26 January 2010

Tol, Pielke and von Storch in Der Spiegel

Richard Tol, Hans von Storch and I have an op-ed in Der Spiegel on the troubled IPCC. Here is an excerpt:

It will take many electoral cycles and all major countries to address the problems associated with climate change. Partisan advice will be unpicked, sloppy research will be exposed. New observations and theory will change aspects of the current understanding. Sustaining a climate policy that is effective, acceptable and durable can only be based on sound and impartial advice from institutions that do their science sustainably over many decades. The IPCC was supposed to provide that advice, but its standards have slipped, its procedures have turned out to be insufficient and its credibility has been questioned.

Climate policy matters, and so too does the IPCC. Its importance means that reform is needed before the reputation of all of climate science is irreparably damaged.

Please have a look and feel free to come back and discuss.


  1. -Why use the word "sustainably" instead of credibly?

    -Why does climate policy matter? How is humankind able to arrest climate direction and return it to a consensus determined ideal state? This is far different than specific environmental goals.

    -Why does the IPCC matter when it has been caught red handed outsourcing the basic science to policy advocates such as the WWF, who BTW is part of Together which is an association part of The Climate Group which includes major hitters in the financial sector such as Munich Re?

  2. The most important thing to be done is an audit of all the IPCC findings. The audit should be done by not only academics, but should include other stakeholders industry, skeptical scientists, etc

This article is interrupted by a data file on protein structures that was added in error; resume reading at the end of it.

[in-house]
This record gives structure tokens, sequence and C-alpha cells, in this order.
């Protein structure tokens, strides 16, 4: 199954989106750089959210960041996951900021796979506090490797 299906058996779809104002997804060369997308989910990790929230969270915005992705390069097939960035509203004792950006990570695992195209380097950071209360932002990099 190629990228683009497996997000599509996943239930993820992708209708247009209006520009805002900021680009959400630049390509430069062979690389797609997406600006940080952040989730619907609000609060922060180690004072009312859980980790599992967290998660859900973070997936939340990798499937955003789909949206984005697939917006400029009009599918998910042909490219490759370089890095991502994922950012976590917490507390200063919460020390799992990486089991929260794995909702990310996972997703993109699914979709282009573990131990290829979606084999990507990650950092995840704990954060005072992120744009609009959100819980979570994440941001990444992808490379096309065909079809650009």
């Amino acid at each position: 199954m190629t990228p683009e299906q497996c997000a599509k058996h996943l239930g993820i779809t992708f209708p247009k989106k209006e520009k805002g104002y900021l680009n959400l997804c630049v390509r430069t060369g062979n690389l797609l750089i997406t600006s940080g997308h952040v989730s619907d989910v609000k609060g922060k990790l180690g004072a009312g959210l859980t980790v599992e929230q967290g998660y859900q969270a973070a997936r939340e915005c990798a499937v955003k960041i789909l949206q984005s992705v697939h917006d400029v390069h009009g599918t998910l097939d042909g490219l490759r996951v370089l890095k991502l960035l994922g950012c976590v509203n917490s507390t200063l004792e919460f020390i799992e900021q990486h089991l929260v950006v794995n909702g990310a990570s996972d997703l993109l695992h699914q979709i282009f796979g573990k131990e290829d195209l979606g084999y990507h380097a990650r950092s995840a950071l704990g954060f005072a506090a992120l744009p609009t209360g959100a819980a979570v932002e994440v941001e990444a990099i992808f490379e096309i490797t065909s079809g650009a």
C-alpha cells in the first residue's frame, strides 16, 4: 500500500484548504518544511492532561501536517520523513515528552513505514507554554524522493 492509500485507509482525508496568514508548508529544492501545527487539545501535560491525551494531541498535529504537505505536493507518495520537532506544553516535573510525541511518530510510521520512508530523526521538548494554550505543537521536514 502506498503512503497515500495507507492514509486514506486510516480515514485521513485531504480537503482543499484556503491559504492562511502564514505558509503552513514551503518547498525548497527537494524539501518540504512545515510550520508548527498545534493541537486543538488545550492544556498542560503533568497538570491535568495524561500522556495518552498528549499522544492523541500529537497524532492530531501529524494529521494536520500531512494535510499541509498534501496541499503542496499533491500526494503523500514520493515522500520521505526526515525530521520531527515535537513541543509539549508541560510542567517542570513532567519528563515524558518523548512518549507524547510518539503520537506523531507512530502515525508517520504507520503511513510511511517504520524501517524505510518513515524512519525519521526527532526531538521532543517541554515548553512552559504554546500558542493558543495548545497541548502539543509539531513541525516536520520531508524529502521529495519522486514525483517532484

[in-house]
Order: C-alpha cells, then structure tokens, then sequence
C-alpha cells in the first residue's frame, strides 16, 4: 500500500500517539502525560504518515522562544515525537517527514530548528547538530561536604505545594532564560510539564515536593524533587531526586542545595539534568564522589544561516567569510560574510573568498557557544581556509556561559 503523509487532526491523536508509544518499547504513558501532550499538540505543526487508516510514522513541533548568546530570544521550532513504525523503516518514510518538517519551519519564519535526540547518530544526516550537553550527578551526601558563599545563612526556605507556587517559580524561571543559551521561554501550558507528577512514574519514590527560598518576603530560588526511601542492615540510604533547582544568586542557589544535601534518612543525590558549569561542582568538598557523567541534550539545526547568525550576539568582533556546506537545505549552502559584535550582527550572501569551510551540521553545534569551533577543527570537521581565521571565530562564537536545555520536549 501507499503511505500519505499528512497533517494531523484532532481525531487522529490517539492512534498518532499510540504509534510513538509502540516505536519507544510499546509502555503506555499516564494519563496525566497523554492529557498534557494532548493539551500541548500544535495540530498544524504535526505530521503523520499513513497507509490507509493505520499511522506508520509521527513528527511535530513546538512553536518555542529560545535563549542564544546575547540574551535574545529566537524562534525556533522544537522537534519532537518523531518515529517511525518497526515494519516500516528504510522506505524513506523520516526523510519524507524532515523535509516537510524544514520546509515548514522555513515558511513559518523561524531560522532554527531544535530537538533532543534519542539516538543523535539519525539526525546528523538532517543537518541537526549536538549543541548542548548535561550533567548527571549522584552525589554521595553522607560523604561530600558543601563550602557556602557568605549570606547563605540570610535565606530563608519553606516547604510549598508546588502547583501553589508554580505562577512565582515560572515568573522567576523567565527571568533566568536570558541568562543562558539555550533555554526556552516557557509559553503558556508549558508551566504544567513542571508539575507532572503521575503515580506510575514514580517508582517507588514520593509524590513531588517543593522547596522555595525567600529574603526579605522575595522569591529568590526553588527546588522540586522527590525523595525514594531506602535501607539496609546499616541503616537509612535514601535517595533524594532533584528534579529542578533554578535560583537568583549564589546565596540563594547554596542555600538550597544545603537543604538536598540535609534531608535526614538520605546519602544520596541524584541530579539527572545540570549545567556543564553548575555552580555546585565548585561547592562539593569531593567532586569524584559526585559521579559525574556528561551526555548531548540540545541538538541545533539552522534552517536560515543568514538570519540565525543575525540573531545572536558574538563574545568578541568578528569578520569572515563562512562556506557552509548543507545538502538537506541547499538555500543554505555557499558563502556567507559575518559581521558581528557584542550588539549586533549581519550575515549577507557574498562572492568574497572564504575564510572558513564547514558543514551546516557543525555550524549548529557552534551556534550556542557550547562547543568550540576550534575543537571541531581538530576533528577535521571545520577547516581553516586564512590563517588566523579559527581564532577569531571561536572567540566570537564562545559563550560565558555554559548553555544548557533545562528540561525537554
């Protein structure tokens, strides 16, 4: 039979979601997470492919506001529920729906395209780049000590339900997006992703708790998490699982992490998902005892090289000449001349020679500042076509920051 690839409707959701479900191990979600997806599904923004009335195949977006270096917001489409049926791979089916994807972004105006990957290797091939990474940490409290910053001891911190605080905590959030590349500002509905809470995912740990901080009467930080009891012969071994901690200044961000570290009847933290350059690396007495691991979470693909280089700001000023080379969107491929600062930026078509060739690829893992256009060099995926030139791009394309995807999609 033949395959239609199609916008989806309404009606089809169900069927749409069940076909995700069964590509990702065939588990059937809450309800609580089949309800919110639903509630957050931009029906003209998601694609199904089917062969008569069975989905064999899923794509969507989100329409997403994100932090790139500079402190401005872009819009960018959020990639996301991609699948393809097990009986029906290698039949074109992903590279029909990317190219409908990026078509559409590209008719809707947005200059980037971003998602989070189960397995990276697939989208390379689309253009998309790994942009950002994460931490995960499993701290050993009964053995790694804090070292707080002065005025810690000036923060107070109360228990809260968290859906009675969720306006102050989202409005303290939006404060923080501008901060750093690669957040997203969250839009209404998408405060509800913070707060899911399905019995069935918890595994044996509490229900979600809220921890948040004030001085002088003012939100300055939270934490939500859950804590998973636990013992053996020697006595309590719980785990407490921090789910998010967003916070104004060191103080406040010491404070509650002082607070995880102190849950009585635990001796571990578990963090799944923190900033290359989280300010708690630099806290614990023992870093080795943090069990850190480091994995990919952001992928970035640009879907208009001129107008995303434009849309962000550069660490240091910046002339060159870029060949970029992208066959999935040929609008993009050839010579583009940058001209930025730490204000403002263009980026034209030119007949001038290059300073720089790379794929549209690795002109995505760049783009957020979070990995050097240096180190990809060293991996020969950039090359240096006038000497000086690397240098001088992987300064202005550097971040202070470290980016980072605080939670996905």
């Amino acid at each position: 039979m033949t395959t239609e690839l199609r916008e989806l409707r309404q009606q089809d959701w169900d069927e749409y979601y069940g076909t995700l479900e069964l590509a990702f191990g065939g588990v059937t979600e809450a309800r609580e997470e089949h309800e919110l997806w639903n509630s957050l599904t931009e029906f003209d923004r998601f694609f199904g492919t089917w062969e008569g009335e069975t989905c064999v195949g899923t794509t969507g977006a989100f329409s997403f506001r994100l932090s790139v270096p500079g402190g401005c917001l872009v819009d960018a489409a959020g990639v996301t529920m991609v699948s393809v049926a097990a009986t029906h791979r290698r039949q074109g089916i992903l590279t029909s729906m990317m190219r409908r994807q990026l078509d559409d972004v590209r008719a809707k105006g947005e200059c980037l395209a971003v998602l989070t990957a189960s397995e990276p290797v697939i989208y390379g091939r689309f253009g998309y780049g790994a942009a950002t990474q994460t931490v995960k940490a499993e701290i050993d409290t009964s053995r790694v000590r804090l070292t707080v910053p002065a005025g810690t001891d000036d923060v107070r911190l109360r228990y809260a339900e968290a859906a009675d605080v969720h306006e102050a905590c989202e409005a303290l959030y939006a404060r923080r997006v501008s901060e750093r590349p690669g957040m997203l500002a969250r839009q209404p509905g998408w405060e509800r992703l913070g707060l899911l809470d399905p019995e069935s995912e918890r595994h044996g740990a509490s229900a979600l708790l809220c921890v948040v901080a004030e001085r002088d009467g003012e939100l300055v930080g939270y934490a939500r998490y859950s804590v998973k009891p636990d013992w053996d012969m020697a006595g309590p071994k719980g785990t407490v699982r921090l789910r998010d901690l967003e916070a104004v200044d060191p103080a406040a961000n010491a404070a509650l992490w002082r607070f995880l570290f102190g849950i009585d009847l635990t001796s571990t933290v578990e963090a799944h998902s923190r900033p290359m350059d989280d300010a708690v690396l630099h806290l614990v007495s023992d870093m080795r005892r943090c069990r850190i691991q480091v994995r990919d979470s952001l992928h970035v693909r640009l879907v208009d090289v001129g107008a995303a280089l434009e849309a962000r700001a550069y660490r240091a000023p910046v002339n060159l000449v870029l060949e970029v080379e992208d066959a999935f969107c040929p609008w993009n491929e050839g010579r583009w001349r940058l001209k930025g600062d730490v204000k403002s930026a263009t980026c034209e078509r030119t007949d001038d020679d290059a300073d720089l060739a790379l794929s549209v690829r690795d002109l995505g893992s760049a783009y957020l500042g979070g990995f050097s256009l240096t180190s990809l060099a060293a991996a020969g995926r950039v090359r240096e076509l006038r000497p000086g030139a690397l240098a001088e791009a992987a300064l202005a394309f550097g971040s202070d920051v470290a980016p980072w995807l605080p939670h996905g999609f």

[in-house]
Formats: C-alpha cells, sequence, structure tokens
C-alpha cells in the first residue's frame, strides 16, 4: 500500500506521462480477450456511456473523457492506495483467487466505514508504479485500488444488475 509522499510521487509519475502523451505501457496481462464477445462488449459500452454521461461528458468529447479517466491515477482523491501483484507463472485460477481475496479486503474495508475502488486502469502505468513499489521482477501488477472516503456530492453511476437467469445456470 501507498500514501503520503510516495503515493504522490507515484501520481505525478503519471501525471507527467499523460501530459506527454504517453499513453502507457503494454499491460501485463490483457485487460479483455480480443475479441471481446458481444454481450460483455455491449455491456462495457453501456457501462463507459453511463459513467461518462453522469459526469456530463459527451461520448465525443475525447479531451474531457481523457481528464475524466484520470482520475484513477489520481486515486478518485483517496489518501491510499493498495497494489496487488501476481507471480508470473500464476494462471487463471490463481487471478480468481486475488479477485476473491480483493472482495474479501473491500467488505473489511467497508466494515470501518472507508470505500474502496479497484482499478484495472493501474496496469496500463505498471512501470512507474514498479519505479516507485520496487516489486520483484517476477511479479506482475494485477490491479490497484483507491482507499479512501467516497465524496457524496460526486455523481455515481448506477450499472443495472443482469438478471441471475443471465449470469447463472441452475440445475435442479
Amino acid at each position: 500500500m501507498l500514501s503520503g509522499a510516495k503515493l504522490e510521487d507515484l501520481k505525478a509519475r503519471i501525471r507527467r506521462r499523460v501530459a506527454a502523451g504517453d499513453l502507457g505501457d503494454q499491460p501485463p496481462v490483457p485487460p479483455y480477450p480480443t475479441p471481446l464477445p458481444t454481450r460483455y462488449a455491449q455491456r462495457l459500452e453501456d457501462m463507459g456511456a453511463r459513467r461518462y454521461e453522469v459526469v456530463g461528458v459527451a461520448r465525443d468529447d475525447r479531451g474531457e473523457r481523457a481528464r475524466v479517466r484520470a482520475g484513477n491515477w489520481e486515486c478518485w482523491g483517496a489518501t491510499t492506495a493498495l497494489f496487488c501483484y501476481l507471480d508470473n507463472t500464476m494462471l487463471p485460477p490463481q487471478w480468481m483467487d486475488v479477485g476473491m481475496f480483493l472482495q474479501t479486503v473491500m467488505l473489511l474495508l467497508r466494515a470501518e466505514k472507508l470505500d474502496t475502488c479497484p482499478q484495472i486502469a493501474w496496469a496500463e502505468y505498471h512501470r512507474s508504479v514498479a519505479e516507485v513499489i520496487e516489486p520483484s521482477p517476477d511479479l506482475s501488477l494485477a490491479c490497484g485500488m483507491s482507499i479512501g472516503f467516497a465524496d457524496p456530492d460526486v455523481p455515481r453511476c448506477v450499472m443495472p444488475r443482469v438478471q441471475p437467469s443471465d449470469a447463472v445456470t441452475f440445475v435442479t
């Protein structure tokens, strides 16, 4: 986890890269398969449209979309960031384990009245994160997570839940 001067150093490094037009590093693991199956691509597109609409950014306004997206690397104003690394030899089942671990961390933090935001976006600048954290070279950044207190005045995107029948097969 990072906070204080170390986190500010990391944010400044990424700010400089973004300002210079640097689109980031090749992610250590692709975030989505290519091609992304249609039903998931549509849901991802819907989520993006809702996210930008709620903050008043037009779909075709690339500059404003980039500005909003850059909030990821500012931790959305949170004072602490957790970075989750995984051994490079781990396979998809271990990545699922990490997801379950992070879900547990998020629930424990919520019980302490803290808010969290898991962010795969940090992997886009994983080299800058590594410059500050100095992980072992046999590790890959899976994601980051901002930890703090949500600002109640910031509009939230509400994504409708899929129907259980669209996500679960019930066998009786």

3. Good article; but it's hard to see the logic of sustaining the IPCC when even clear evidence of malfeasance and outright fraud doesn't result in prompt changes. Deny funding until there is a complete audit.

    That Pachauri flies all over the world on whims while telling others not to eat meat is only the icing on the cake. I'd call it Marie Antoinette redux but that would be unjust to the late queen of France.

  4. #1 Sustainability instead of credibility.

    If one is attempting to communicate with a group then one needs to communicate in the language they understand.

    Sustainability is a major focus of the climate/environmental movement.

    By using sloppy science they may win some political battles today, but their movement will soon be discredited, which will cost their movement tomorrow.

    IMHO it was a good choice of words given the target audience.

  5. I would argue that the problem lies in the concept of the IPCC itself. Why do we need an intergovernmental body to interpret the science for us, if it is not to act as an advocate for a certain policy? The purpose of the Vatican is to assure that the scripture is interpreted and followed in a uniform manner. Catholics accept on faith that this is the true interpretation. The IPCC serves the function of Climate Vatican, yet science isn't supposed to be a matter of faith. EPA accepted the IPCC interpretation on faith and did not perform its own required due diligence.